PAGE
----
Cuba’s State-Run Tobacco Industry and the Farmers
The Cuban Government now holds the monopoly on tobacco with its state-led company Tabacuba, which manages the entire tobacco sector.
By Javier Herrera
HAVANA TIMES – Between 1717 and 1723, tobacco farmers from Havana’s outskirts led the farmer uprising that manifested increasing disagreements between Cuban producers and the Spanish metropolis.
These uprisings were the Cuban tobacco farmers’ (vegueros) response to the order implemented by the new governor Vicente Rojas in 1716, who came with instructions to ban private tobacco sales. The vegueros had to sell their entire harvest to purchasing entities called Factorias for a price set in Spain. These directives were called the Tobacco Estanco.
The Cuban Estanco hurt farmers, as they were forced to sell all their yield to a centralized entity for a price set by the Spanish Government. The latter would then put it on the market for a much higher price, which brought in great profits but ruined vegueros, former intermediaries and hurt some of the clergy, who owned the land the vegueros rented to cultivate it.
Protests were put down with brutal repression that reached a climax on February 23, 1723, when 11 farmerswere executed by firing squad in the town of Jesus del Monte (which now forms part of the 10 de Octubre municipality, in the Cuban capital), after they were detained days before around Santiago de las Vegas.
Four centuries after this uprising, it seems History is about to repeat itself. The Cuban Government now holds the monopoly on tobacco with its state-led company Tabacuba, which manages the entire tobacco sector in every phase of its production chain, from agriculture to trade. The regime uses Tabacuba to set prices for buying the precious leaf and fails to meet contracts made with farmers a lot of the time, while selling farmers the supplies they need to produce such a fragile crop for an exorbitant price.
In 2021, farmers were forced to plant the crop because they were threatened with having their lands seized, after they refused to sow tobacco because of low purchase prices and payment defaults.
Not too long ago, Marino Murillo, the tzar of economic reform in Cuba who failed spectacularly with the so-called Currency Reform, replaced Justo Luis Fuentes Diaz, who led the tobacco group for approximately seven years. One of his first directives in the role was to reduce payments agreed with farmers by half, to 3.6% of the harvest’s value in Freely Convertible Currency (dollars on debit cards used in stores), which sparked outrage among farmers, in addition to late payments.
In September 2022, Hurricane Ian swept through Pinar del Rio with unusual rage. The province is the country’s leading tobacco producer, and the hurricane destroyed over 10,000 tobacco drying huts, left thousands of homes in ruin and thousands of displaced families. Today, many of these homes have yet to be repaired and people are using plastic as a roof to protect themselves from the rain. Ian was a big hit to tobacco production and farmers.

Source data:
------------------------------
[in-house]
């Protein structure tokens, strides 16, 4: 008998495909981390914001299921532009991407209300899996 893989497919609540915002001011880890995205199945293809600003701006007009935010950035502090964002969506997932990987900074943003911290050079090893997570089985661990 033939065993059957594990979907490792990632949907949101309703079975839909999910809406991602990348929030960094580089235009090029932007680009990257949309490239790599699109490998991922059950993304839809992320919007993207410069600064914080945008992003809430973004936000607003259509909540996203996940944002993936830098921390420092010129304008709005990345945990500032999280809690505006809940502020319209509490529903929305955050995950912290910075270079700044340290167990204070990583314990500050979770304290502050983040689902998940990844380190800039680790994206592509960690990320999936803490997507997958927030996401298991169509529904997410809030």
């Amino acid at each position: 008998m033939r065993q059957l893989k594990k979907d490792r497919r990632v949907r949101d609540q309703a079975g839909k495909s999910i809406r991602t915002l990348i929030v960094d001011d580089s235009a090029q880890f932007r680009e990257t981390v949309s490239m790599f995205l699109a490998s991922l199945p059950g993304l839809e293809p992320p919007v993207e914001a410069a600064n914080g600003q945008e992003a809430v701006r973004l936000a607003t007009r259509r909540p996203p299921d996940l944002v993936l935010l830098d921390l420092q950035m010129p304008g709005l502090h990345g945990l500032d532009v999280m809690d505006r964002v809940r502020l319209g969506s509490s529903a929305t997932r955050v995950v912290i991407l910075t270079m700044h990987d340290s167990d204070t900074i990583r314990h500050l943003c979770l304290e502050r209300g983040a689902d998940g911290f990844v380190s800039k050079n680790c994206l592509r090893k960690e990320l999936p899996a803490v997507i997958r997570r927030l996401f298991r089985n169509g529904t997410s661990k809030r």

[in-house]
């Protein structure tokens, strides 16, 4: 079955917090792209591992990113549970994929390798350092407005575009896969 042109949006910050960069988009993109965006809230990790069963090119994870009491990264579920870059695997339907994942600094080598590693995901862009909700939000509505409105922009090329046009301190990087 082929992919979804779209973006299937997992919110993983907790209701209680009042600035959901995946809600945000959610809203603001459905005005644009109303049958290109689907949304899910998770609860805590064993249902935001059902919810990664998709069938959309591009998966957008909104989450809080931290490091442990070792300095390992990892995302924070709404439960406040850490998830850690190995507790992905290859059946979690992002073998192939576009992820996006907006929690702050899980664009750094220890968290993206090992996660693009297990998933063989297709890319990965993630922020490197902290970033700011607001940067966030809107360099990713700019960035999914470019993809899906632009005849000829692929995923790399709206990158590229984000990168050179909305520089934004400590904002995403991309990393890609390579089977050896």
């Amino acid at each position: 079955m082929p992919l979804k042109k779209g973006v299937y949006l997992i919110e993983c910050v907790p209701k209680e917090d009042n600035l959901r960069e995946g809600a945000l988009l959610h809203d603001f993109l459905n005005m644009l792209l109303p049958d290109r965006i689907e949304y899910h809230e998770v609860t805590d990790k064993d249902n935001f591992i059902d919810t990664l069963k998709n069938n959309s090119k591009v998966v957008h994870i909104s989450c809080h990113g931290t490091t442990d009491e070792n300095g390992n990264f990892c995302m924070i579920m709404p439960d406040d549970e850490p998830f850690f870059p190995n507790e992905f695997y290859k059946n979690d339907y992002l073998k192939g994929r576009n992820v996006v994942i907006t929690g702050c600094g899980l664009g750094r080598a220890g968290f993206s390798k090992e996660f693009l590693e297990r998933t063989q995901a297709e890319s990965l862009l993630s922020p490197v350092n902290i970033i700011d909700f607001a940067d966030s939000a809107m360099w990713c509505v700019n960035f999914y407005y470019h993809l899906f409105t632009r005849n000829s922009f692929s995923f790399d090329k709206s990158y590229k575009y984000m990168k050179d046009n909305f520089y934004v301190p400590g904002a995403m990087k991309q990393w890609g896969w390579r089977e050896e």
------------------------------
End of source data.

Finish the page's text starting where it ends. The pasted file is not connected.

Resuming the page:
From one misfortune to the next, the tobacco sector suffered a great fire last year at the leaf selection and de-stemming factory in San Antonio de los Baños, the largest of its kind in the country, resulting in significant losses, but without human fatalities. On an island where fires are becoming more and more common, another fire destroyed a tobacco drying barn in Viñales in September, and a train transporting material for production suffered the same fate in mid-November. Authorities have yet to explain the causes for these disasters.
So far this year, farmers have started the tobacco harvest without receiving late payments from the last tobacco season, with the consequent effect this has on their purchasing power to buy essential supplies and to hire labor for the high season.
While vegueros remain and sink deeper and deeper into poverty, the renowned Habano Festival, a fair to exhibit, promote and sell the precious and exclusive Cuban product, was just held in the first week of March.
Attended by President Miguel Diaz-Canel, Prime Minister Manuel Marrero Cruz and board members of the Tabacuba business group and Habanos LLC., the 23rd edition of the Habano Festival was held in the Pabexpo fairground, with 2000 foreign participants attending. Sales and auctions were carried out during the event that hit a record of 11.2 million USD.
One of the most striking sales was a humidor (a luxury container for keeping cigars fresh) that could hold 500 cigars with President Miguel Diaz-Canel’s signature, that was auctioned for a record price of 4,200,000 Euros.
While sales at Tabacuba and Habanos LLC. exceed 500 million USD per year, Cuban tobacco farmers are becoming destitute as a result of poorly-formulated economic policy that is even worse when implemented. Little or nothing is known about where the millions that come in from the sector, which the State itself declares, end up. As well as being an incompetent company in terms of meeting national tobacco consumption, it finds itself forced to ration consumption and sales with the ration booklet, which means it sells for an exorbitant price on the illicit market.
Such a productive sector, which brings in the most revenue in foreign currency from agriculture, I wonder whether it makes sense to drive farmers into poverty and keep them in a never-ending state of anxiety and annoyance. Repressing and intimidating vegueros doesn’t seem to be the best decision. Repressed and poorly-paid workers become unproductive and they also run the risk of them sabotaging harvests. It doesn’t make sense to think the State itself is torpedoing the foundations of such a lucrative business.
It still has time to prevent an uprising of vegueros 400 years after the one that protested differences in interest between the Creoles and the Spanish metropolis. Fixing the problem would be wise.